Obama yanks smog plan, cites burden on business
President Obama sided with business interests against the Environmental Protection Agency (EPA) on Friday and withdrew a plan to toughen the Bush administration's limits on smog.
WASHINGTON — President Obama sided with business interests against the Environmental Protection Agency (EPA) on Friday and withdrew a plan to toughen the Bush administration's limits on smog.
The proposed smog rule was a top priority for the EPA and health and environmental groups because dirty air has been shown to contribute to early death, heart attacks and lung problems, including bronchitis and asthma.
It was one of 10 regulations targeted this week for elimination by House Republican leader Eric Cantor, of Virginia, but Obama beat him to it.
The EPA tightened the standard for ozone, the main component in smog, during the Bush administration in 2008. However, the agency's scientific-advisory board unanimously advised that the new standard wasn't strong enough.
Ground-level ozone is formed when emissions from power plants, other industrial facilities, vehicles and landfills react in sunlight.
Obama said in a short written statement that he'd decided against making the smog rule stronger because it would put too big a burden on business in a tough economic time.
His decision was announced shortly after disheartening employment numbers were released.
Republicans said scrapping the smog rule was the right thing to do, but they hammered Obama anyway. Senate GOP leader Mitch McConnell, of Kentucky, said the decision "highlights the devastating impact on jobs that has been created by this administration's regulatory overreach."
Business groups had argued the smog rule would put most of the country out of compliance with pollution standards, and that pollution controls would have been so costly that many companies would have cut jobs.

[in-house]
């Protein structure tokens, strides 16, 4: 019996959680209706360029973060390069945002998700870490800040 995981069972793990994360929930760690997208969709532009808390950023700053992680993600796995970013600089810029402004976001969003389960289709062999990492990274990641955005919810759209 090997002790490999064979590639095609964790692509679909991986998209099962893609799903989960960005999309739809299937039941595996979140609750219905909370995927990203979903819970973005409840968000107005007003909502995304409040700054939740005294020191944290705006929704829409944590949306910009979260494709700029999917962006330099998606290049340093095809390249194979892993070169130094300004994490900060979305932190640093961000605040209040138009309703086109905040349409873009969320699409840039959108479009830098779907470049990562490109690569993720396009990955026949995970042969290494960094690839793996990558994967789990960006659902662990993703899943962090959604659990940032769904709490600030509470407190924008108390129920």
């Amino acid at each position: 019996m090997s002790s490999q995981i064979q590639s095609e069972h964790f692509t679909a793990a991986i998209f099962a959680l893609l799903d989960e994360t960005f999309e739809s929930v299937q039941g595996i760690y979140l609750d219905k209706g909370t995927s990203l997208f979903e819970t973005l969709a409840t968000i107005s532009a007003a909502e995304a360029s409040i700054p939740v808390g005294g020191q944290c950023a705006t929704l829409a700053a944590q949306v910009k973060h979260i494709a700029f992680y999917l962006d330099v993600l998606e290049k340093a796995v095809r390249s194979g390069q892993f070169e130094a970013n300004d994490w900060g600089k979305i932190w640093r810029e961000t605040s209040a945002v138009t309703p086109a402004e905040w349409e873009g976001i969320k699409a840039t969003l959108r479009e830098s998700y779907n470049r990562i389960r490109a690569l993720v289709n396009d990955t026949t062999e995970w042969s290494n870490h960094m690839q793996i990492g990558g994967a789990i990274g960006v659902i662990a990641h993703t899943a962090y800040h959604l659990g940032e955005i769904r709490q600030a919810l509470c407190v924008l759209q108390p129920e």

Supporters of the rule had argued that its health benefits would outweigh its costs and threats of economic harm were exaggerated.
"The White House is siding with corporate polluters over the American people," Natural Resources Defense Council President Frances Beinecke said. "The Clean Air Act clearly requires the Environmental Protection Agency to set protective standards against smog — based on science and the law. The White House now has polluted that process with politics."
The smog rule was particularly contentious because it could halt or delay the permitting of new industrial facilities if local pollution is too severe. Under a 2001 Supreme Court decision, the EPA is not allowed to take costs into account when setting the ozone standards, but the agency said the compliance costs for industry could range from $19 billion to $90 billion a year by 2020, depending on what level is set. It would yield health benefits worth $13 billion to $100 billion, the agency said.
The retreat on the ozone standard is the latest decision Obama has made that appears to be a capitulation to Republicans, sparking growing disenchantment among his base.
In December, he agreed to extend the Bush tax cuts for the wealthiest Americans. In April, he reached a deal to avert a government shutdown by agreeing to GOP demands for budget cuts. In early August, he signed a deal to lift the nation's debt ceiling and avoid a credit default, though the agreement doesn't guarantee that spending cuts will be balanced by tax increases, as he had insisted.
"Many MoveOn members are wondering today how they can ever work for President Obama's re-election or make the case for him to their neighbors, when he does something like this," said Justin Ruben, executive director of the liberal-advocacy group MoveOn.org, which backed Obama in 2008.
Obama said in his statement that the last review of the scientific literature was in 2006, and that work was under way for the next legally required review, in 2013. "Ultimately, I did not support asking state and local governments to begin implementing a new standard that will soon be reconsidered."
The American Lung Association rejected that reasoning.
"For two years the administration dragged its feet by delaying its decision, unnecessarily putting lives at risk," said its president and chief executive officer, Charles Connor. "Its final decision not to enact a more protective ozone health standard is jeopardizing the health of millions of Americans, which is inexcusable."
Ozone inflames human airways and can make breathing difficult.
The 2008 rule put the ozone level at 75 parts per billion. The EPA in January 2010 proposed setting it at 60 to 70 parts per billion, the range recommended by its Clean Air Scientific Advisory Committee. The final rule was never released.
The EPA projected that the range it proposed would have saved 1,500 to 12,000 lives a year. The EPA also said the stricter ozone rule would have prevented thousands of cases of respiratory infections, asthma attacks and cases of bronchitis.
Material from The Washington Post
is included in this report.
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